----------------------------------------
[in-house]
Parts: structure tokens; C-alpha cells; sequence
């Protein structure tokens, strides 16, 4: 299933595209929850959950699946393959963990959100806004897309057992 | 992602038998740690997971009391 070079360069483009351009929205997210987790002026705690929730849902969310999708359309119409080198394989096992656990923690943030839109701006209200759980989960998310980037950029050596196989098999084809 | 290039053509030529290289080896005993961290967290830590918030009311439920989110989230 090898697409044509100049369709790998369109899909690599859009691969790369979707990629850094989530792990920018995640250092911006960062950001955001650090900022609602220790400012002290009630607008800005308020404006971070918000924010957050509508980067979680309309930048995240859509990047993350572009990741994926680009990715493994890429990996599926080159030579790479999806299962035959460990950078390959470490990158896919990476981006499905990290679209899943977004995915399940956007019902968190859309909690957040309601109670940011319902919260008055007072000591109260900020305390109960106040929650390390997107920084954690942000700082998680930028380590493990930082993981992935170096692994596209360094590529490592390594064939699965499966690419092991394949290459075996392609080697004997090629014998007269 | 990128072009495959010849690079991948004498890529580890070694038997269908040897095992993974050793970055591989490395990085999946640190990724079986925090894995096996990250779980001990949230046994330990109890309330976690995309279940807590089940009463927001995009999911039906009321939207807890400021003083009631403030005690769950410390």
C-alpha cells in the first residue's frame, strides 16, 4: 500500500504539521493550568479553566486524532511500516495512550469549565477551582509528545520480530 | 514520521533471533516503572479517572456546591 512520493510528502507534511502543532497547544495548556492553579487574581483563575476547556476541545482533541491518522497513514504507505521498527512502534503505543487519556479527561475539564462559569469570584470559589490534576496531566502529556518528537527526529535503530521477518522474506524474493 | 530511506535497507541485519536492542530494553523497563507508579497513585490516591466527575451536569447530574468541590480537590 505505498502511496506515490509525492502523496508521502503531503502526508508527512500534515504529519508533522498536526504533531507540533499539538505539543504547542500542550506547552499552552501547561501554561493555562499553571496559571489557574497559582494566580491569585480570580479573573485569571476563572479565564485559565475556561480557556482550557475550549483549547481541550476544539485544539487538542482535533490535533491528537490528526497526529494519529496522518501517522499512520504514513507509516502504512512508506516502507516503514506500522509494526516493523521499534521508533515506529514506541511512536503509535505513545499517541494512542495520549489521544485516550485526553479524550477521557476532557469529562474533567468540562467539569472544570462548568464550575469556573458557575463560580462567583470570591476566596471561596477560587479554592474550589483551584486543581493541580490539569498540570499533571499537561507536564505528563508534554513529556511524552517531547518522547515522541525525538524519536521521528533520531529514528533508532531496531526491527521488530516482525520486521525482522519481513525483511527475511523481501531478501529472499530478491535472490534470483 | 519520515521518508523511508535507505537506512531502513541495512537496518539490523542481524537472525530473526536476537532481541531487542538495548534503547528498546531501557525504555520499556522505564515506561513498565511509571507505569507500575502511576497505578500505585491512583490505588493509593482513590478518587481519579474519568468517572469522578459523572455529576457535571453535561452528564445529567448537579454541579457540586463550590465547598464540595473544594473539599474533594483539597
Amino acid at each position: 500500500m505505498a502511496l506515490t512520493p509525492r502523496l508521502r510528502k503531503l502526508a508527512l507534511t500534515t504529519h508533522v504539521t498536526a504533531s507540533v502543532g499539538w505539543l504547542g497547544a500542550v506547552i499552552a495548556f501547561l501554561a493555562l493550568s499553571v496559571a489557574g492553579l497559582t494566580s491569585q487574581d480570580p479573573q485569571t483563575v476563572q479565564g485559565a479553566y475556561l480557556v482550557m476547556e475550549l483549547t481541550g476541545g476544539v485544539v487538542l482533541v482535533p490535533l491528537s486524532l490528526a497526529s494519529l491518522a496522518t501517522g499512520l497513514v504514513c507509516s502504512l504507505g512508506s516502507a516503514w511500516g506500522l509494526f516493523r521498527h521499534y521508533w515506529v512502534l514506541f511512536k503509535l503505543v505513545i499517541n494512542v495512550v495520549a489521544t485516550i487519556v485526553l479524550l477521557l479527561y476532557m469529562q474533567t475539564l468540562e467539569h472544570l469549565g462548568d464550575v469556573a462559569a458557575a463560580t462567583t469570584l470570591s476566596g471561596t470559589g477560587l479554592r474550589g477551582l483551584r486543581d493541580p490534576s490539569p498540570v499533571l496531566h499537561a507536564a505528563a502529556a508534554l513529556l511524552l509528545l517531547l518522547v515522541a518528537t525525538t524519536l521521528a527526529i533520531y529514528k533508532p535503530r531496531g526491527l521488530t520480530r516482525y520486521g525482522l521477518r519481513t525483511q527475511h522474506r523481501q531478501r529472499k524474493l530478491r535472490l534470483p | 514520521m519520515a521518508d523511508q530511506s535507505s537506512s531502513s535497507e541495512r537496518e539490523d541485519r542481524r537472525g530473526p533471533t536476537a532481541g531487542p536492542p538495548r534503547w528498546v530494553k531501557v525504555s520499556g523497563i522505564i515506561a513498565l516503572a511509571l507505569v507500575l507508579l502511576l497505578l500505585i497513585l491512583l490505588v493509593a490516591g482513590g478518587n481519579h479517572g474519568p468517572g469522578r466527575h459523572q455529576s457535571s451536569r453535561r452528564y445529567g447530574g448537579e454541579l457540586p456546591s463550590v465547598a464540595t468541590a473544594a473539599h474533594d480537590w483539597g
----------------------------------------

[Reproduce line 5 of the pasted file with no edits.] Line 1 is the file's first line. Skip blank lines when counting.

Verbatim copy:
Amino acid at each position: 500500500m505505498a502511496l506515490t512520493p509525492r502523496l508521502r510528502k503531503l502526508a508527512l507534511t500534515t504529519h508533522v504539521t498536526a504533531s507540533v502543532g499539538w505539543l504547542g497547544a500542550v506547552i499552552a495548556f501547561l501554561a493555562l493550568s499553571v496559571a489557574g492553579l497559582t494566580s491569585q487574581d480570580p479573573q485569571t483563575v476563572q479565564g485559565a479553566y475556561l480557556v482550557m476547556e475550549l483549547t481541550g476541545g476544539v485544539v487538542l482533541v482535533p490535533l491528537s486524532l490528526a497526529s494519529l491518522a496522518t501517522g499512520l497513514v504514513c507509516s502504512l504507505g512508506s516502507a516503514w511500516g506500522l509494526f516493523r521498527h521499534y521508533w515506529v512502534l514506541f511512536k503509535l503505543v505513545i499517541n494512542v495512550v495520549a489521544t485516550i487519556v485526553l479524550l477521557l479527561y476532557m469529562q474533567t475539564l468540562e467539569h472544570l469549565g462548568d464550575v469556573a462559569a458557575a463560580t462567583t469570584l470570591s476566596g471561596t470559589g477560587l479554592r474550589g477551582l483551584r486543581d493541580p490534576s490539569p498540570v499533571l496531566h499537561a507536564a505528563a502529556a508534554l513529556l511524552l509528545l517531547l518522547v515522541a518528537t525525538t524519536l521521528a527526529i533520531y529514528k533508532p535503530r531496531g526491527l521488530t520480530r516482525y520486521g525482522l521477518r519481513t525483511q527475511h522474506r523481501q531478501r529472499k524474493l530478491r535472490l534470483p | 514520521m519520515a521518508d523511508q530511506s535507505s537506512s531502513s535497507e541495512r537496518e539490523d541485519r542481524r537472525g530473526p533471533t536476537a532481541g531487542p536492542p538495548r534503547w528498546v530494553k531501557v525504555s520499556g523497563i522505564i515506561a513498565l516503572a511509571l507505569v507500575l507508579l502511576l497505578l500505585i497513585l491512583l490505588v493509593a490516591g482513590g478518587n481519579h479517572g474519568p468517572g469522578r466527575h459523572q455529576s457535571s451536569r453535561r452528564y445529567g447530574g448537579e454541579l457540586p456546591s463550590v465547598a464540595t468541590a473544594a473539599h474533594d480537590w483539597g